Good On Ya’, Mr. President!

Tom Daschle has removed his name from nomination for Health and Human Services, and rightly so.  As if his tax evasion acts were tolerable, which they were not, his close ties, with pay and reimbursements over the last three years from the health care industry, were a clear conflict of interest with regard to his now off-the-table leadership of Health and Human Services.  Of course President Obama and Americans would like a person to fulfil that agency who has had experience in the health care field.  That does not necessarily mean the choice should be a person who was paid to work for the efforts of companies in that same endeavor.

As I was talking with my son Chuck over this latest development, I mentioned that maybe Obama should bring back Donna Shalala to head up Health.  In all of his creative and intellectual “alien-ness”, Chuck quickly shot back, “No Mom, it has to be Howard Dean.”  How simpatico might that choice be?  Overall, I do think Obama, in order to keep his promise about cleaning up Washington, had to make this choice to accept Daschle’s pre-appointment resignation.  It was simply the push and pull between ethical responsibility and promises made.

Which reminds me:  I owe you some thoughts on how President Obama has done during the first two weeks of his tenure.  I realize I have been harsh sometimes regarding his actions during the last two weeks.  However, it is almost like I am the fussy mother who is afraid of jinxing a good thing by patting her child on the back too often.  I really have been stingy with my praise.  Nonetheless, let me now say that I think President Obama has done “real good.”

First of all, I am so proud of his first piece of legislation, the Lilly Ledbetter Act, which allows a much longer and more reasonable time limit for workers to file discrimination suits if they feel they were treated unfairly.  By signing this Act into law, Obama has extended to every worker the guaranteed right to have his or her complaint heard based on its content and subject matter, rather than the extraneous factor of time.  Thus, one loophole allowing unfair labor practices has been closed.

Secondly, Obama’s appointees overall have been excellent, assigning competent people to these jobs.  I must admit though, that I let out a huge sigh of relief yeaterday when Eric Holder was sworn in as Chief of Justice.  To me, the greatest abuses, of which there were many, of our Constitutional rights that took place over the last eight years were carried out by the Justice Department.  This agency, more than any other, really needed a dusting and cleaning and I think Holder will deliver.  Of course for the first time in eight years we have a President who is smart, well-read, well-spoken, well-written and actually engaged in leading this nation.  That fact alone would help any person who has been assigned as Attorney General.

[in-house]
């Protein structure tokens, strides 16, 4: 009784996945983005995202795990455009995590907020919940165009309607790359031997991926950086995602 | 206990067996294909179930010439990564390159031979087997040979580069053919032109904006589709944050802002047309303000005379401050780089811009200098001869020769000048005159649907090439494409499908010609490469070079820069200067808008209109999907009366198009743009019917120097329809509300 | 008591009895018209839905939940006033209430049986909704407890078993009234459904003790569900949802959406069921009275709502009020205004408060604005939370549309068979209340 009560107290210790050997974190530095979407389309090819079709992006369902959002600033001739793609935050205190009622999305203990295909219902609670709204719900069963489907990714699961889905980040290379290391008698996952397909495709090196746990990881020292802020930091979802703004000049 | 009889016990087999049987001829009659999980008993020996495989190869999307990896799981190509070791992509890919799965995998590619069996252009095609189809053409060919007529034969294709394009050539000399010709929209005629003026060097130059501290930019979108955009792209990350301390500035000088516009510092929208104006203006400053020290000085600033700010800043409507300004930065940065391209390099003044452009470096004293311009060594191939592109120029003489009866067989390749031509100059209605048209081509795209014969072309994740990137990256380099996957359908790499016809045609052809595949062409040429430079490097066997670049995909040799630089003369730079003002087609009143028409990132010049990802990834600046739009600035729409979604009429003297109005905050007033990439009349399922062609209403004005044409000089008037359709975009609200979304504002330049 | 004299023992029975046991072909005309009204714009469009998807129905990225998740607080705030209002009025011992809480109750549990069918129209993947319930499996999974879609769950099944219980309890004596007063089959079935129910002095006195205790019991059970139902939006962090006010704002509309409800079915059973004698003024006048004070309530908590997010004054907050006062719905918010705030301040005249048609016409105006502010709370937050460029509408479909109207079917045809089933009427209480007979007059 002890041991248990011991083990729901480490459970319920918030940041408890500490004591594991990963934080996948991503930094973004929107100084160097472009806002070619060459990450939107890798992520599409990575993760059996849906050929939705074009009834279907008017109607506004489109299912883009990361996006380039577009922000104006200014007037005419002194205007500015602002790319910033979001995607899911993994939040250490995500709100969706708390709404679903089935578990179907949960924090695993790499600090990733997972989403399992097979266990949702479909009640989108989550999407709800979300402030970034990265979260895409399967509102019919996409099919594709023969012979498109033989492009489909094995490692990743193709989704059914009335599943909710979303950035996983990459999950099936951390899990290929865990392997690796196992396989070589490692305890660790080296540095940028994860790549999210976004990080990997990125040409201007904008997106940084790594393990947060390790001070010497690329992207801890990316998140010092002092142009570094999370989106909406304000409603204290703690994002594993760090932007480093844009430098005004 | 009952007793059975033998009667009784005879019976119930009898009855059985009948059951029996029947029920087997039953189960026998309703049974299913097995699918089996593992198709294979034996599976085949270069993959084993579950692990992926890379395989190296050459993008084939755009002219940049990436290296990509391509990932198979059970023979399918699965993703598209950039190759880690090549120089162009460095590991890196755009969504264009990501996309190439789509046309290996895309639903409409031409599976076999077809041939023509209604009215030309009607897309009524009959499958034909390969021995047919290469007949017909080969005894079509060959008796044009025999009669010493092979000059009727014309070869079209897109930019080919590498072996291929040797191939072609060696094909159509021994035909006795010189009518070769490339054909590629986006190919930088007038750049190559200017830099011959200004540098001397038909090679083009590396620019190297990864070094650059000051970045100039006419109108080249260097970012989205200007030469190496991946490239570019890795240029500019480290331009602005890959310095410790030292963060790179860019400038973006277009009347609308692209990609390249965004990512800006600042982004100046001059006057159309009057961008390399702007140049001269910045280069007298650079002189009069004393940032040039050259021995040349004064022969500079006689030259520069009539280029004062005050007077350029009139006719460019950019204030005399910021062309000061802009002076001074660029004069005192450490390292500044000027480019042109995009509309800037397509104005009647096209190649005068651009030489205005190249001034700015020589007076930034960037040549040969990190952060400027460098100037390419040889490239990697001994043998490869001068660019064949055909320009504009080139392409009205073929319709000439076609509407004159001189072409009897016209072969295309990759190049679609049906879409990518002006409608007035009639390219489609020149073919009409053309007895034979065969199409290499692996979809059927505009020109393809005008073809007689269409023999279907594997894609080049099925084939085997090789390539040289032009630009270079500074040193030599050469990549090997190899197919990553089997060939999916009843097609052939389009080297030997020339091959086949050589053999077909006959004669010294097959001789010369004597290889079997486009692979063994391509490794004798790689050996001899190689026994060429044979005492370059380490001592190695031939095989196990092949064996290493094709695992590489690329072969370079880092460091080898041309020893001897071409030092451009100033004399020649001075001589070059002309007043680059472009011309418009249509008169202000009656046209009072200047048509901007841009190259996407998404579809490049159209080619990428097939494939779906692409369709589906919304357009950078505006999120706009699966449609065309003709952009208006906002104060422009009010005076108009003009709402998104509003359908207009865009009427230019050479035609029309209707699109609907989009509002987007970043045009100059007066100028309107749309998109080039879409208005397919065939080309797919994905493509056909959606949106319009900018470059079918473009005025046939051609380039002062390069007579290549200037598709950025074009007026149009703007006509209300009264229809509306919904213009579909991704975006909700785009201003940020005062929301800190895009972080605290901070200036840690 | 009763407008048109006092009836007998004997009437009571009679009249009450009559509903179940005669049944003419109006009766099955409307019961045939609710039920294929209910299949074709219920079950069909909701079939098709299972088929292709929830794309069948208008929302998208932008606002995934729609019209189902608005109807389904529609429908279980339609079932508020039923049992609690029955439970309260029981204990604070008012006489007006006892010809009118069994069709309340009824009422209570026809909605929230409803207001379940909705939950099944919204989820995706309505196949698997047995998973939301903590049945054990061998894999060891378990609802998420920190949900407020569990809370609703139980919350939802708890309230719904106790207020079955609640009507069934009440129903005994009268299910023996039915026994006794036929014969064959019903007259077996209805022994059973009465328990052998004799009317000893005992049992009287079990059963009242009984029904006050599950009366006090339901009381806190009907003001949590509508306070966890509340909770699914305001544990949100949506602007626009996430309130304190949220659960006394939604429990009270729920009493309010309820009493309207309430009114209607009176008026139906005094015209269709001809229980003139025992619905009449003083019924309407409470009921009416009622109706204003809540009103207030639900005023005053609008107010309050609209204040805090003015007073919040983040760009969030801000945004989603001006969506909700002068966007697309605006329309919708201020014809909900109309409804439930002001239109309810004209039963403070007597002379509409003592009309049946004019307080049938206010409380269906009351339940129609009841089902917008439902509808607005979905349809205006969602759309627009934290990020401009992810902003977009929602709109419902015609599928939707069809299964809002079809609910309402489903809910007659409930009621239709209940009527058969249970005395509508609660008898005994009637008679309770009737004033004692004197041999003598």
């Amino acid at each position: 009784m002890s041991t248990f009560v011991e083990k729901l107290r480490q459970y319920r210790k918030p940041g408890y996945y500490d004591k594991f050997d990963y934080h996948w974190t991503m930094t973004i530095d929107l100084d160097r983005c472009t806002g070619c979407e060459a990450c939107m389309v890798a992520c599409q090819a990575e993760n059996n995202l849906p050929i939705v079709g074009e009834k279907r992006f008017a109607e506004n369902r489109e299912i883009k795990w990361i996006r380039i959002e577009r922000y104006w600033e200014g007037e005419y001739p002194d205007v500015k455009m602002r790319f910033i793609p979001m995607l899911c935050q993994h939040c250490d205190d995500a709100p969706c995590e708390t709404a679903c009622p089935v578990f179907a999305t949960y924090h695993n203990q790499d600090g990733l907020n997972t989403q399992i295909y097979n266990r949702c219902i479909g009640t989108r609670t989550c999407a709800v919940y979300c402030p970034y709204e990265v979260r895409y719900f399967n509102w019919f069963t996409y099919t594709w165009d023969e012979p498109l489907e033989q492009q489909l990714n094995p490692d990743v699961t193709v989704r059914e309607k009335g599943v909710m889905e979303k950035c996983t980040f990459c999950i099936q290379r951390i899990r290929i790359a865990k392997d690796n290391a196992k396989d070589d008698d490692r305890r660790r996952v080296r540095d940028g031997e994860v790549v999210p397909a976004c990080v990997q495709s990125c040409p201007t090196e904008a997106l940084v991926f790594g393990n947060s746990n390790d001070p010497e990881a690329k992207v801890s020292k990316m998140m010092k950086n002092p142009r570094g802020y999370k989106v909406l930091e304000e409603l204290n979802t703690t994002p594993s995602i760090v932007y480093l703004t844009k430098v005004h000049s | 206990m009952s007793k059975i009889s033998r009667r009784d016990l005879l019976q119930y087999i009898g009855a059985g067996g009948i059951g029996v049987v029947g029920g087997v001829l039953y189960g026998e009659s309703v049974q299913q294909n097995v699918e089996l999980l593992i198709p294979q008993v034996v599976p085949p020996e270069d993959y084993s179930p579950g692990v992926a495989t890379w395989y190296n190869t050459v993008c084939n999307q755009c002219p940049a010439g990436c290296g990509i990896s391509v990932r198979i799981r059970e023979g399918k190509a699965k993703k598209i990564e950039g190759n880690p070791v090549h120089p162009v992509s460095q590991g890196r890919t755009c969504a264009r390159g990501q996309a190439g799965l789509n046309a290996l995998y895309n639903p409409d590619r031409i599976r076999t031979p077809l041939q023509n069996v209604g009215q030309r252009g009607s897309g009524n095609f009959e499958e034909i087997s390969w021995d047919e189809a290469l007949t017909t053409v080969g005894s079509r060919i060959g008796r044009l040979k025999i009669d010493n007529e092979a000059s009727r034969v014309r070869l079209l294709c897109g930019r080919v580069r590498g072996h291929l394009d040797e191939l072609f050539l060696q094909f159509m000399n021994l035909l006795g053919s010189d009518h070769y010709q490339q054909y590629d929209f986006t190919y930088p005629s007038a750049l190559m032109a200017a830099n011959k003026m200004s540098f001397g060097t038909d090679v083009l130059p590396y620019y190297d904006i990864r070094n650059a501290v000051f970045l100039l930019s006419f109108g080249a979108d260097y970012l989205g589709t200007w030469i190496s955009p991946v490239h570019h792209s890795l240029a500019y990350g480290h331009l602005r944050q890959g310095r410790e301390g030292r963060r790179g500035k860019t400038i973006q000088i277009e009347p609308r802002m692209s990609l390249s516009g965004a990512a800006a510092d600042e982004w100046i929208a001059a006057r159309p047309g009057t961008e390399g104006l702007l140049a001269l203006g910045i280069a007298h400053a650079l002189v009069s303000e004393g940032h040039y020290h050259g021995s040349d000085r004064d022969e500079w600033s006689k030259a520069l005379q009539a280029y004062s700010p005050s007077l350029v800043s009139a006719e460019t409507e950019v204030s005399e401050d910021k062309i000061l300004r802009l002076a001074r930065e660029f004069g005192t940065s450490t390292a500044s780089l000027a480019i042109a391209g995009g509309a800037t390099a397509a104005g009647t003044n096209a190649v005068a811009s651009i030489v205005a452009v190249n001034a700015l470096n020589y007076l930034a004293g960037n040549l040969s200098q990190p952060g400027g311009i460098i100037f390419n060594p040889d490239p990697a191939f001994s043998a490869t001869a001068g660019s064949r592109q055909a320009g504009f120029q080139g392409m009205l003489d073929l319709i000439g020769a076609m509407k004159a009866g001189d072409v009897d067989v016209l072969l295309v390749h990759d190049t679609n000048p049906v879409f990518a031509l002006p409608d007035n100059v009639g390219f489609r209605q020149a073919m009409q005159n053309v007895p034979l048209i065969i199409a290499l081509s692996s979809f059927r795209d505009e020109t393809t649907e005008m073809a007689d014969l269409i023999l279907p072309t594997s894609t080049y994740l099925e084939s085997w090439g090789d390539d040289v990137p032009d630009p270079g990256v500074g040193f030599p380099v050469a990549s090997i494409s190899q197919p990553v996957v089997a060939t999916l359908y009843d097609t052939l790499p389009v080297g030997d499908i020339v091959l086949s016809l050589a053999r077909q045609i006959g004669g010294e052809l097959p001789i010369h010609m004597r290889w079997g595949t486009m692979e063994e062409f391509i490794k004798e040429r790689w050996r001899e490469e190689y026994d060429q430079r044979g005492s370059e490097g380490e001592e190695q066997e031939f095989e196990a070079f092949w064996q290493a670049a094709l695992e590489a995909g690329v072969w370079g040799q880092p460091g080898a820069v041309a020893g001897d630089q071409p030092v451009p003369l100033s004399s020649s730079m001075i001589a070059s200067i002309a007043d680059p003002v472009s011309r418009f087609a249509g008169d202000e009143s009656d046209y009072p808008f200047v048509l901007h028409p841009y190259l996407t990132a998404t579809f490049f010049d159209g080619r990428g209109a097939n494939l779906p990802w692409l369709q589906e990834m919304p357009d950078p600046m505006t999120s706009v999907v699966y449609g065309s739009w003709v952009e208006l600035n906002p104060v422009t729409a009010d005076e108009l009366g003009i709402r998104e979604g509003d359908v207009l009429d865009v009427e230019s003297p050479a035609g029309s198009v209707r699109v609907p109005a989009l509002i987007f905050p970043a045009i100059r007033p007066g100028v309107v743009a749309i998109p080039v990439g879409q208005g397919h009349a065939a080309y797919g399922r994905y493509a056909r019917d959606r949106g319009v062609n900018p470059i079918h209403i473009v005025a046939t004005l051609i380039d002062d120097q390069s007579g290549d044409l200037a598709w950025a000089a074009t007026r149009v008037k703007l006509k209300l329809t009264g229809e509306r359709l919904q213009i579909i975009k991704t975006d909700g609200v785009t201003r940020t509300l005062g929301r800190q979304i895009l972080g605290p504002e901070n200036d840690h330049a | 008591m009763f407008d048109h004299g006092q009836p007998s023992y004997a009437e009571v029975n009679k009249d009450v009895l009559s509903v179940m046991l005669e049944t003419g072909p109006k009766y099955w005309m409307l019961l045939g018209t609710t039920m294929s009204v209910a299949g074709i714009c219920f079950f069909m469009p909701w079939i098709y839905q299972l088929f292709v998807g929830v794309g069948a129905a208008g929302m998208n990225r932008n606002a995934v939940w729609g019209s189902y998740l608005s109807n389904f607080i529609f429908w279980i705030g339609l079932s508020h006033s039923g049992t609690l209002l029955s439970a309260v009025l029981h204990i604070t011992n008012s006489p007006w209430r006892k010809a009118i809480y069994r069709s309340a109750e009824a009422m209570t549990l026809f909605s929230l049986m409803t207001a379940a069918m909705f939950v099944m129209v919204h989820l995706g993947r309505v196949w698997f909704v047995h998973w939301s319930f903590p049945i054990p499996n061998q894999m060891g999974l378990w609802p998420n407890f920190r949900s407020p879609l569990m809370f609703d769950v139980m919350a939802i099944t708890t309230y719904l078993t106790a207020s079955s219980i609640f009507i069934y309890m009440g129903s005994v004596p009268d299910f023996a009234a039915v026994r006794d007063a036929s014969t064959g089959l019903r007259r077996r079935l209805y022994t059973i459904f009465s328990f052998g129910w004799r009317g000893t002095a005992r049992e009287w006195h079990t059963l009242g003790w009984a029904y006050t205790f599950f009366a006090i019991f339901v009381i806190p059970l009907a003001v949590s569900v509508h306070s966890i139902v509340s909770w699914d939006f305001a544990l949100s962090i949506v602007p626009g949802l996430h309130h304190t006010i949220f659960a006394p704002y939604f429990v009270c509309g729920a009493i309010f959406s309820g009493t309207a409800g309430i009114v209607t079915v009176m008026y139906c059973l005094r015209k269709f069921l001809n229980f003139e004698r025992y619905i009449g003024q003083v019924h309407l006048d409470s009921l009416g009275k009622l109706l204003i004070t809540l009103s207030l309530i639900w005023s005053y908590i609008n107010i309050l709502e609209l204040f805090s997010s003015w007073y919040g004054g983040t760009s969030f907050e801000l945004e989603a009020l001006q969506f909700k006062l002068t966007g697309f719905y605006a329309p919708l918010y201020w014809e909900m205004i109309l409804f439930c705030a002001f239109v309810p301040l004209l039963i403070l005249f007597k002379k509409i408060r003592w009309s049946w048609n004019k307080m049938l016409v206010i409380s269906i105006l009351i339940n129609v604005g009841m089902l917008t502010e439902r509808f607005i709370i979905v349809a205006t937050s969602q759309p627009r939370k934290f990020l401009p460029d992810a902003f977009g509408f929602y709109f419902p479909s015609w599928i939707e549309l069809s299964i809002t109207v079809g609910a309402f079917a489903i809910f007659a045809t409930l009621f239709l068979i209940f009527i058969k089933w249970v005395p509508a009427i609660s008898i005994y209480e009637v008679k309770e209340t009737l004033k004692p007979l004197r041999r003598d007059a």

Let us move on to the controversy surrounding the stimulus package.  As I wrote in a previous post, Obama and the Democrats need to be mindful of ballooning the deficit by including too much long term, permanent versus temporary, measures.  The current administration does have a mandate by the people, but to cram in 20 years of nation re-vamping into this stimulus package might be unwise for our future generations.

Paul Krugman, in the following article, sums up the issue well:

http://www.nytimes.com/2009/02/02/opinion/02krugman.html?_r=1

I agree with him one hundred percent.  We do need a huge bailout, but NOT of our financial institutions.  Or, at least, each taxpayer should be given investment shares in those companies.  After all, in a few years, if these corporations should turn themselves around and report good earnings, each and every taxpayer who PUT UP the funds for their ongoing existence should be able to reap the rewards.  Every venture capitalist, “angel” and investor in saving or buying out a company receives benefits, i.e. shares or warrants, to compensate them on the upside should that company retrench, recuperate or flourish in the future.   There must be some reward for risks taken.  Otherwise, there would be no investment in any entity.  The scenario should be no different for American taxpayers who are putting up the funds for certain publicly held financial entities.

On the issue of infrastructure needs, please read Bob Herbert’s article:

http://www.nytimes.com/2009/02/03/opinion/03herbert.html

Obama’s idea to combine the need to provide jobs with rebuilding our sorry infrastructure is nothing short of genius, even though this tact has been taken in the past in similar economic situations.  As Barney Frank said on one of the talking head shows this past weekend, he never saw a tax cut pay for a new bridge or new water mains; only spending measures can resuscitate our ailing infrastructure.

On the other hand (I always try to be as honest as I can be), George Will has said, and I paraphrase, that no past occurrence seems to have any bearing on the present or future occurrences.  By this comment he meant that perhaps our current recession will not pan out, based on past recessions and their solutions, accordingly.  So who really knows?  Our best option is to go a bit more slowly, releasing funds only partially at first, and to be cognizant that piggishness in ramming through more permanent measures under the guise of “emergency bailout” might be actually more detrimental to us in the long run.

All in all, Mr. President, I am impressed by your honesty and leadership.  Good on ya’ …… Sir!

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